in reply to Professional Employees and Works for Hire

I have searched the GPL FAQ, and found a few pieces of text that relate to this issue:

The case when someone else might possibly claim the copyright is if you are an employee or student; then the employer or the school might claim you did the job for them and that the copyright belongs to them. Whether they would have a valid claim would depend on circumstances such as the laws of the place where you live, and on your employment contract and what sort of work you do. It is best to consult a lawyer if there is any possible doubt.

If you think that the employer or school might have a claim, you can resolve the problem clearly by getting a copyright disclaimer signed by a suitably authorized officer of the company or school. (Your immediate boss or a professor is usually NOT authorized to sign such a disclaimer.)


We also ask individual contributors to get copyright disclaimers from their employers (if any) so that we can be sure those employers won't claim to own the contributions.

Another page has an example of such a disclamer:

You should also get your employer (if you work as a programmer) or your school, if any, to sign a "copyright disclaimer" for the program, if necessary. Here is a sample; alter the names:

Yoyodyne, Inc., hereby disclaims all copyright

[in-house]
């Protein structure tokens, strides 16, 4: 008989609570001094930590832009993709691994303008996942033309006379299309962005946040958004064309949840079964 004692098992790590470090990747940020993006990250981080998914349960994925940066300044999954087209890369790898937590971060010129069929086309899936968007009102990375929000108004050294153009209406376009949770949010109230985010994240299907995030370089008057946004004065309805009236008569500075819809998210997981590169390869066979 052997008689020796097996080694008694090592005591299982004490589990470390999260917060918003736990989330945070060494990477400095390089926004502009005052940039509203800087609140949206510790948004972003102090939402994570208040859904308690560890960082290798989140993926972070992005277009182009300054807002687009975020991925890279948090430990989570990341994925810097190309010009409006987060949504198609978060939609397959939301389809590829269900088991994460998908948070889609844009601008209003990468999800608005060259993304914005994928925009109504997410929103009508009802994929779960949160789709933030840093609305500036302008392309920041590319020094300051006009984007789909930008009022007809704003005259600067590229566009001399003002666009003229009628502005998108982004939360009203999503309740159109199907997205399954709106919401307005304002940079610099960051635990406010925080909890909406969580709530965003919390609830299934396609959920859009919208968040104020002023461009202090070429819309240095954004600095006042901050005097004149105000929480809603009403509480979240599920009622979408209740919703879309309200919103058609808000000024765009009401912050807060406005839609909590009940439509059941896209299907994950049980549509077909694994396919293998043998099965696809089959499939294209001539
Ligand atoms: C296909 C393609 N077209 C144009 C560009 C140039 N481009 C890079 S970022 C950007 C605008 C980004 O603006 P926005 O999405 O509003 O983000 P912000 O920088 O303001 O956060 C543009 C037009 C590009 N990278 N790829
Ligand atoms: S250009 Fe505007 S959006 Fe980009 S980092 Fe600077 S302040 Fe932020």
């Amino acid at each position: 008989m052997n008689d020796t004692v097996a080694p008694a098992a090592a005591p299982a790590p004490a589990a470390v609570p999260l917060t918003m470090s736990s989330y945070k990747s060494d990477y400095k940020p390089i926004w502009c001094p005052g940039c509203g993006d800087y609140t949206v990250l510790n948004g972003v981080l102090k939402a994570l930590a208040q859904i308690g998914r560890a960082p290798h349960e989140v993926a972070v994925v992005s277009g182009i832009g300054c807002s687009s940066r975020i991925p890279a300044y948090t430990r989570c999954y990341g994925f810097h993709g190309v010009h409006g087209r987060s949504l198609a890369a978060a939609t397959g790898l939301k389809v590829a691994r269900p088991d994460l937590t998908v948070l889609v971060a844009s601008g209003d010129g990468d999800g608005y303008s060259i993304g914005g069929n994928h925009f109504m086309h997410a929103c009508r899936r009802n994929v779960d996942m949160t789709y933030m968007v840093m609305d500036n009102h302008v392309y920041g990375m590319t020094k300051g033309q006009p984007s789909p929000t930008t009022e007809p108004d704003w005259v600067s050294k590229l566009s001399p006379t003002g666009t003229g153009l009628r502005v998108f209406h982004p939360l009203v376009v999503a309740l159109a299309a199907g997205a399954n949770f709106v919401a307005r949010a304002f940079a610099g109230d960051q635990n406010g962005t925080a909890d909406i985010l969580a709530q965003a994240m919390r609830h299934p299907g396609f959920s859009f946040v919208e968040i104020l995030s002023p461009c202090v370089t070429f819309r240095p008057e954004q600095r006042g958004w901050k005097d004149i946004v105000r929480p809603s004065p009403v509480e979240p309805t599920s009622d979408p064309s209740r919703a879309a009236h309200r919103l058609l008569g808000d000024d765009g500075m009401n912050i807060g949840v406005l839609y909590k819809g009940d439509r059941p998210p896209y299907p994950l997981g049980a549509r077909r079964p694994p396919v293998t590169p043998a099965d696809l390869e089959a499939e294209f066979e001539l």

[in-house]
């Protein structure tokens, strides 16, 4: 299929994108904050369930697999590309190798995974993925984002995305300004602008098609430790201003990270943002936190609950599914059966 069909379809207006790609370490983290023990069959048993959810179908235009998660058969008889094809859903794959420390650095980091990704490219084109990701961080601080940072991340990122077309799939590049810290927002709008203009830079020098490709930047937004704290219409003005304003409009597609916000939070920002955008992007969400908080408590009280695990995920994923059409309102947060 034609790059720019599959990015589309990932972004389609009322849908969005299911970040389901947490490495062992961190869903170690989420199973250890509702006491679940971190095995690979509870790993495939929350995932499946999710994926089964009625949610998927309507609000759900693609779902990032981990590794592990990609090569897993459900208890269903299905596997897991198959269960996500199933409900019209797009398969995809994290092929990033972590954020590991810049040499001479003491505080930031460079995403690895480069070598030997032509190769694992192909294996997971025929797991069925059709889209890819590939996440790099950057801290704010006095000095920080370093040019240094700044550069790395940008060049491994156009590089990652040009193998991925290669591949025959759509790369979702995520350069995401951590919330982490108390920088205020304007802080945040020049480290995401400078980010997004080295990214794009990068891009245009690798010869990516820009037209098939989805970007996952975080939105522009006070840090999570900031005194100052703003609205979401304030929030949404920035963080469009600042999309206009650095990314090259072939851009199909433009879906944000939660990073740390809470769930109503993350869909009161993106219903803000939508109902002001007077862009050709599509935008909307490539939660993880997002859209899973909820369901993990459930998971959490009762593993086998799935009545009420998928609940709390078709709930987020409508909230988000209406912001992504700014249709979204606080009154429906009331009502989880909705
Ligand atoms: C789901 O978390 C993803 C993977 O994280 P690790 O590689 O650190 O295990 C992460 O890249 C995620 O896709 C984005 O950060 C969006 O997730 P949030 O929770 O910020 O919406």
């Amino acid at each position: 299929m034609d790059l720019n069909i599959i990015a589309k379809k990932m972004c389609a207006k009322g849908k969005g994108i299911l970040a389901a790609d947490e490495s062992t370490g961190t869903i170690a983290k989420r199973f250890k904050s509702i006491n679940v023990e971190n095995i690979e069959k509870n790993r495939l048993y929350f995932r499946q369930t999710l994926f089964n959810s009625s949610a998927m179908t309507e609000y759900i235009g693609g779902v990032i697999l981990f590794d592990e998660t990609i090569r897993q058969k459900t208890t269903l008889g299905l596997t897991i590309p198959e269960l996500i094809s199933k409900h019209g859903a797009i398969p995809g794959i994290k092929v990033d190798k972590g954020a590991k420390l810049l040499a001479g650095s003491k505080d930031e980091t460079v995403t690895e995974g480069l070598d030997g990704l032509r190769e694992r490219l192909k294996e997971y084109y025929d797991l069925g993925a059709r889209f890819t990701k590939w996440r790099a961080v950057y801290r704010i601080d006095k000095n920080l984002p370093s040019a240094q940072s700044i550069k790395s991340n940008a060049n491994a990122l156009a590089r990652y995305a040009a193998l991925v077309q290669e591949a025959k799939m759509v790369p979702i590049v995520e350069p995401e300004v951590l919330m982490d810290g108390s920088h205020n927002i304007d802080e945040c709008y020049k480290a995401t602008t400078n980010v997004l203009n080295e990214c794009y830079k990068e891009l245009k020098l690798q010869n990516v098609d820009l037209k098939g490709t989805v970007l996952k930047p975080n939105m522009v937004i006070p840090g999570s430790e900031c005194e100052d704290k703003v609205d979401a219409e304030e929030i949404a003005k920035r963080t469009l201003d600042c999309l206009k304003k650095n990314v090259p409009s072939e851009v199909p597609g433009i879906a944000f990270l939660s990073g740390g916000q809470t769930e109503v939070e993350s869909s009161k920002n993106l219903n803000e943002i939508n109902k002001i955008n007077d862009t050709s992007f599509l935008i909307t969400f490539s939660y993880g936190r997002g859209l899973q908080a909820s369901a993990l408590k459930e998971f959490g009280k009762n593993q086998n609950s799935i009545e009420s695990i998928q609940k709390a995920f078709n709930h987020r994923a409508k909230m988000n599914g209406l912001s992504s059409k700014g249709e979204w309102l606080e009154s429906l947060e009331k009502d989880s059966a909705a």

interest in the program `Gnomovision'
(which makes passes at compilers) written 
by James Hacker.

signature of Ty Coon, 1 April 1989
Ty Coon, President of Vice

This doesn't solve existing problems, but might help people who want to release software under the GPL.


  • Comment on Re: Professional Employees and Works for Hire

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Re: Re: Professional Employees and Works for Hire
by rir (Vicar) on Sep 13, 2002 at 22:29 UTC
    This is not legal advice.

    This post contains commonplace USA provincialism.

    It is not clear that a contract is invalid because an
    employee exceeded his authority when making it.

    Being able to pull out a disclaimer signed off by a co-worker
    or workers, especially for a sum, would muddy any actions considerably.
    Even a small sum. A petty cash sum.
    Whether that co-worker followed all the company procedures
    in filing the contract, getting approval, etc. should
    be moot. Those are issues between him and the company.

    The same basic principles that give an employer rights
    to your home work, bind the employer to the actions
    that your co-worker takes as an employee.
    This is basic. If a Wal-mart employee
    shoves a mop handle into your herniated groin, you would
    take action against Wal-mart not the employee.

    Reasonable-man-being-prudent test would seem to be an issue,
    for the co-worker to avoid problems.

    If a company pursued action, an immediate & publicized
    countersuit for breach of contract, or harassment would give many
    corporations pause.

    There was a scam where a disreputable plating company
    would promise many coats and a finish like that on the
    X pens. They would get a 'small sample order' from a junior
    purchasing agent or whomever. The price would not be nailed down, just that
    it would not be much. When the purchasing company wanted
    to not pay the $50,000 to $100,000 bill, the scammers
    would go to court for breach of contract and deadbeat-itis.
    This was apparently a successful scam. I knew one
    scammee, his fortune 100 company paid, they didn't want the publicity.